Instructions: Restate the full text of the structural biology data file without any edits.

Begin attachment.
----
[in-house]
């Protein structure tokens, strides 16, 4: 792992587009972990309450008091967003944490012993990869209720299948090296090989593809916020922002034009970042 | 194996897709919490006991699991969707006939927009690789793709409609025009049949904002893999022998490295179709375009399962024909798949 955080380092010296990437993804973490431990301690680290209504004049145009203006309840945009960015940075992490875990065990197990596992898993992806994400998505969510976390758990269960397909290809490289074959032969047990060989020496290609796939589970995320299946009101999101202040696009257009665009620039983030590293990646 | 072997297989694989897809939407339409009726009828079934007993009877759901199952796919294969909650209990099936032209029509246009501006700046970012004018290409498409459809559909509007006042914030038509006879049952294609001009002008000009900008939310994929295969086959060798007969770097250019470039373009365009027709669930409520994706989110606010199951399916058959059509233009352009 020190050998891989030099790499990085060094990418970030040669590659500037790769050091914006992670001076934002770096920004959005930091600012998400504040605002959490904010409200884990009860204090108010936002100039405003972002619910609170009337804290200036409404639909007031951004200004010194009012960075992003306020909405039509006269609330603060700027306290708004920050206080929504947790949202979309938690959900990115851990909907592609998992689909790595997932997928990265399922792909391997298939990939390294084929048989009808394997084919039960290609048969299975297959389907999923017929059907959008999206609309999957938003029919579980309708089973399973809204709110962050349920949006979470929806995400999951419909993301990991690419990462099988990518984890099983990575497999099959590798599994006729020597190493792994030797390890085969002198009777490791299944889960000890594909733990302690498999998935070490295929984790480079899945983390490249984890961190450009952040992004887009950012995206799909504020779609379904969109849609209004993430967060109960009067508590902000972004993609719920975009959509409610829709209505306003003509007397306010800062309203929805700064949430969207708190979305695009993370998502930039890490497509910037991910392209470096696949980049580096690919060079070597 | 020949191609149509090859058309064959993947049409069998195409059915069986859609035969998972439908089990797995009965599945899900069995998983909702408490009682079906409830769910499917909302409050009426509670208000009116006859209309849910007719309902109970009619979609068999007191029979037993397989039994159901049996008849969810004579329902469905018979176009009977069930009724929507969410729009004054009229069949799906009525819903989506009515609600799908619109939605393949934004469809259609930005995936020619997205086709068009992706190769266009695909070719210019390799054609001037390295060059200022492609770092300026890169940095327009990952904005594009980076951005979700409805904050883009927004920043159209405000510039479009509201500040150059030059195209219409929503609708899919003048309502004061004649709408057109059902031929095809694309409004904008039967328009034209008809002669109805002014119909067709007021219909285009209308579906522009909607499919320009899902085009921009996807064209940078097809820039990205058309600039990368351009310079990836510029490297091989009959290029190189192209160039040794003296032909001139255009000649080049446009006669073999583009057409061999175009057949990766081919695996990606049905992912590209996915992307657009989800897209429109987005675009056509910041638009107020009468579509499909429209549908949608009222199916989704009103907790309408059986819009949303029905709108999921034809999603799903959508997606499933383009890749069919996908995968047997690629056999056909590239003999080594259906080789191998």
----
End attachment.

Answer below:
[in-house]
């Protein structure tokens, strides 16, 4: 792992587009972990309450008091967003944490012993990869209720299948090296090989593809916020922002034009970042 | 194996897709919490006991699991969707006939927009690789793709409609025009049949904002893999022998490295179709375009399962024909798949 955080380092010296990437993804973490431990301690680290209504004049145009203006309840945009960015940075992490875990065990197990596992898993992806994400998505969510976390758990269960397909290809490289074959032969047990060989020496290609796939589970995320299946009101999101202040696009257009665009620039983030590293990646 | 072997297989694989897809939407339409009726009828079934007993009877759901199952796919294969909650209990099936032209029509246009501006700046970012004018290409498409459809559909509007006042914030038509006879049952294609001009002008000009900008939310994929295969086959060798007969770097250019470039373009365009027709669930409520994706989110606010199951399916058959059509233009352009 020190050998891989030099790499990085060094990418970030040669590659500037790769050091914006992670001076934002770096920004959005930091600012998400504040605002959490904010409200884990009860204090108010936002100039405003972002619910609170009337804290200036409404639909007031951004200004010194009012960075992003306020909405039509006269609330603060700027306290708004920050206080929504947790949202979309938690959900990115851990909907592609998992689909790595997932997928990265399922792909391997298939990939390294084929048989009808394997084919039960290609048969299975297959389907999923017929059907959008999206609309999957938003029919579980309708089973399973809204709110962050349920949006979470929806995400999951419909993301990991690419990462099988990518984890099983990575497999099959590798599994006729020597190493792994030797390890085969002198009777490791299944889960000890594909733990302690498999998935070490295929984790480079899945983390490249984890961190450009952040992004887009950012995206799909504020779609379904969109849609209004993430967060109960009067508590902000972004993609719920975009959509409610829709209505306003003509007397306010800062309203929805700064949430969207708190979305695009993370998502930039890490497509910037991910392209470096696949980049580096690919060079070597 | 020949191609149509090859058309064959993947049409069998195409059915069986859609035969998972439908089990797995009965599945899900069995998983909702408490009682079906409830769910499917909302409050009426509670208000009116006859209309849910007719309902109970009619979609068999007191029979037993397989039994159901049996008849969810004579329902469905018979176009009977069930009724929507969410729009004054009229069949799906009525819903989506009515609600799908619109939605393949934004469809259609930005995936020619997205086709068009992706190769266009695909070719210019390799054609001037390295060059200022492609770092300026890169940095327009990952904005594009980076951005979700409805904050883009927004920043159209405000510039479009509201500040150059030059195209219409929503609708899919003048309502004061004649709408057109059902031929095809694309409004904008039967328009034209008809002669109805002014119909067709007021219909285009209308579906522009909607499919320009899902085009921009996807064209940078097809820039990205058309600039990368351009310079990836510029490297091989009959290029190189192209160039040794003296032909001139255009000649080049446009006669073999583009057409061999175009057949990766081919695996990606049905992912590209996915992307657009989800897209429109987005675009056509910041638009107020009468579509499909429209549908949608009222199916989704009103907790309408059986819009949303029905709108999921034809999603799903959508997606499933383009890749069919996908995968047997690629056999056909590239003999080594259906080789191998």